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Birds > Passerine > Blue rock thrush Monticola solitarius

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I have always thought that nature photography in Poland is an activity for patient and determined people only. Everywhere else, where I photographed it was easier, not to mention the fact that using a hide was an exception. On Malta it was worse for two reasons, I suppose. I’m not sure which of them is more important, but I’ll start with population density. Everywhere, where population density is high, it is difficult to have a direct contact with nature, not to mention its biodiversity. An average population density in Poland is about 120 people per km2, in Iceland 3 people, and on Malta over 1400 people! Malta is a highly urbanized and congested country with no forests. There is no use expecting the preservation of the beauty of Mediterranean nature in such an environment. Especially in the context of the second reason for this situation, which is the Maltese people’s “national sport” - hunting. On such a small and highly populated area there are no deer, boars or roe deer. It is said that the number of hunters on Malta is more than a dozen thousand per 316 km2. Statistically Malta is at the forefront of Europe in this respect. What to shoot if there is no island’s game of your own? The answer is simple – birds during their migration. Malta lies on the migration track of birds from Europe to Africa. The scale of this phenomenon and the number of birds killed during this time is massive. Somewhere else in the north of Europe species are protected, there are preserves and bird enclaves created, birds are fed, and it looks like all those efforts are made just to satisfy the Maltese hunters’ whim to shoot.  It is hard to believe that such a bird war is allowed in this country, especially that Malta is an EU member.   There are shooting „hides” built on steep cliffs for birds flying by from above the sea.  It is really unbelievable and incomprehensible from Poland’s perspective. It wasn’t any better at the seaside. For the first time in my life I had seen amazement and interest in people’s faces when they noticed a seagull flying by. Everywhere birds were very skittish and inaccessible. Only in cities, where shooting is forbidden, one could see and hear pigeons and willow sparrows. On the outskirts there were streaked fantail warblers and spectacled warblers. Traditionally, making preparations for the trip I found a local bird guide. And this time I was lucky again, as I found a competent and friendly person who knows the area well. Richard, my best regards to you, and let me thank you for your efforts to show me the birds of Malta. The difficulty of this task far exceeded all my expectations. A 600mm lens with converters would not make it and the photos taken on Malta are much framed and of documentary value. Just a few new galleries have been created, but it wouldn’t be possible without Richard’s good knowledge of the area, many thanks once again. Anyway, if someone chooses Malta as their bird photography destination, in copses among the fields, with the use of good camouflage and hours of patience one will be able to take satisfactory pictures of a dozen or so Maltese species. One must be careful, however, as because of the prevalence of hunting on Malta it could be simply dangerous. If we take migration flights into account the number of observed species substantially increases, and the statistics mention even a few hundred species. I managed to spot hoopoes, flamingos, golden orioles and other birds, which unaware of the danger lurking on Malta, decided to take a rest there. Let’s hope that it won’t be their eternal rest on this inhospitable for birds island…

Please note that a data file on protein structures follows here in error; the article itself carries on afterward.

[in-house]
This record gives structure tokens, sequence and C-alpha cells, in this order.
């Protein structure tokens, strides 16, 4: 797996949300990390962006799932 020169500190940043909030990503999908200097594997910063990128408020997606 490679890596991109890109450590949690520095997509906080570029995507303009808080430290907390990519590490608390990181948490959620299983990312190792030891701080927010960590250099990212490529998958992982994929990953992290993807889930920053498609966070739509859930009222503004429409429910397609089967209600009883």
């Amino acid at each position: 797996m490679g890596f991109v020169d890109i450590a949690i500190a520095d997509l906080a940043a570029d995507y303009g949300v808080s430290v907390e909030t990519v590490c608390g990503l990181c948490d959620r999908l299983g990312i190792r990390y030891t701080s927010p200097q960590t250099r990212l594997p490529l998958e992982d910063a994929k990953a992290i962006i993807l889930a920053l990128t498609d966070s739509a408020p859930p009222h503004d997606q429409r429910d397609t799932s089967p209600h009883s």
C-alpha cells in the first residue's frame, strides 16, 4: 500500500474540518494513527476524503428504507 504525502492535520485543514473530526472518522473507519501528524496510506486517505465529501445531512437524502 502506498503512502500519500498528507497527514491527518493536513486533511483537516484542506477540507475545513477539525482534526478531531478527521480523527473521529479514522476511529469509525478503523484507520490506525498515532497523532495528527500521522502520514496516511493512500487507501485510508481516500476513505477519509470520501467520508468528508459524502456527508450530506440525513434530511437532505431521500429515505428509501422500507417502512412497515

So much by way of introduction to not so much small as microscopic photography trophies from Malta. There are more texts and reports than satisfactory photos – such a country. We observed the blue rock thrush in just one place. On steep cliffs of the rugged sea shore we were able to see two males and one female. The birds were unbelievably skittish, which was probably partially due to their nature but partially because of the vicinity of local hunters’ shooting positions. They kept such a large distance that taking a picture, even with the use of a double converter of my 600mm lens, required much framing anyway. The blue rock thrushes moved among the rocks in quite an intriguing manner. I think I managed to capture that in my photos. The wingspan of a thrush is about 35 cm. Well, I had expected some better shots of this beautiful bird in the picturesque landscape of Mediterranean cliffs, but not this time, not on Malta. Because of the fact that the pictures of this bird are prevailing among the pictures of other species encountered on Malta, the blue rock thrush becomes the introductory text into this photography nanotrip.
Last minute news-01/2016-Thailand
Last minute news- 11/2017 - Spain